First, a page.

Undoubtedly, Latin America is suffering the tensions provoked by hard demands of change. The victory of the candidate that embodied those demands in Bolivian elections, Evo Morales, is the most recent example of this. And questions have been raised. This is neither the first nor the last time the region undergoes such tensions and in order to understand the current situation we should analyze the past, especially now that the Summit of European Union and Latin American Heads of State approaches.
More than 20 years ago, three trends of change were present in the region: democratization, which began in Ecuador in 1978; the economic reforms implemented after the Mexican financial crisis of 1982; and the revolutionary conflicts, in Central America mainly, which were crucial elements of the Cold War. South American countries played a key role in the solution of those conflicts, although that of Europe should not be forgotten. François Mitterrand and his Minister of Foreign Affairs Claude Cheysson, apart from Felipe González implemented a policy different from that of the United States in Latin America. The end of Helmut Schmidt’s government brought about no changes at all.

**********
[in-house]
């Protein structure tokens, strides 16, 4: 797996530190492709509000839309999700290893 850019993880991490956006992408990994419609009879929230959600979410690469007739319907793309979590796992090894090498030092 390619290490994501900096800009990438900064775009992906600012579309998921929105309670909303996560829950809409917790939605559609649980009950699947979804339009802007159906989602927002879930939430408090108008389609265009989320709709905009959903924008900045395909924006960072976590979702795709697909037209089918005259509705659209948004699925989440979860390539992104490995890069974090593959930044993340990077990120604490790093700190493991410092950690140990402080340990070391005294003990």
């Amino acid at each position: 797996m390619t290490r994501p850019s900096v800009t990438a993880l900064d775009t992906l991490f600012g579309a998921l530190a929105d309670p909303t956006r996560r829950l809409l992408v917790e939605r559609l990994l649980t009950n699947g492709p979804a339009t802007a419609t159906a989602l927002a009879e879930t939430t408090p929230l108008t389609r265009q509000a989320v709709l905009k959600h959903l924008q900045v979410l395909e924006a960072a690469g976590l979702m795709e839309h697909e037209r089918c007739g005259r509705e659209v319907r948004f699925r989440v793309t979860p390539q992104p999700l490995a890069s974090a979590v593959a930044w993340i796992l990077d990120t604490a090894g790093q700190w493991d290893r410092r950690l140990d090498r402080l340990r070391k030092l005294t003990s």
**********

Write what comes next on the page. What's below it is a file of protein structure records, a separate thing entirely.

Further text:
That movement and the peace negotiations organized by the Latin American countries showed that the states involved in such a process had room for manoeuvres. Today, in view of the social inequalities caused by the economic reforms, the mobilization capacity must be even bigger. This should be discussed in the next Summit with the European Union.
El País (Spain)
“¿Es todo nuevo en América Latina?”, by Enrique V. Iglesias, El País, January 14, 2006.